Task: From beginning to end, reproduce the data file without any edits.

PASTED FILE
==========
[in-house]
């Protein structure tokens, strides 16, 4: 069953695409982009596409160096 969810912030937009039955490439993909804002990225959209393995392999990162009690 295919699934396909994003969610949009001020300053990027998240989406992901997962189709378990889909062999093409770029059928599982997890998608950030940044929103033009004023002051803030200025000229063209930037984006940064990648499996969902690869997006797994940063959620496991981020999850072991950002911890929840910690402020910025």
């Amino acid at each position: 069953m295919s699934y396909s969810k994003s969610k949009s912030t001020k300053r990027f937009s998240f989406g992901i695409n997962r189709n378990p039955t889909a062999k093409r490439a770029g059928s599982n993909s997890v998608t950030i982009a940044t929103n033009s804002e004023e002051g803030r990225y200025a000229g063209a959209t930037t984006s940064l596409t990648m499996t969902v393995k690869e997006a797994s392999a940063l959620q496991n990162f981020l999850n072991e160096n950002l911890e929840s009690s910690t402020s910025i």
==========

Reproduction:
[in-house]
């Protein structure tokens, strides 16, 4: 069953695409982009596409160096 969810912030937009039955490439993909804002990225959209393995392999990162009690 295919699934396909994003969610949009001020300053990027998240989406992901997962189709378990889909062999093409770029059928599982997890998608950030940044929103033009004023002051803030200025000229063209930037984006940064990648499996969902690869997006797994940063959620496991981020999850072991950002911890929840910690402020910025």
């Amino acid at each position: 069953m295919s699934y396909s969810k994003s969610k949009s912030t001020k300053r990027f937009s998240f989406g992901i695409n997962r189709n378990p039955t889909a062999k093409r490439a770029g059928s599982n993909s997890v998608t950030i982009a940044t929103n033009s804002e004023e002051g803030r990225y200025a000229g063209a959209t930037t984006s940064l596409t990648m499996t969902v393995k690869e997006a797994s392999a940063l959620q496991n990162f981020l999850n072991e160096n950002l911890e929840s009690s910690t402020s910025i």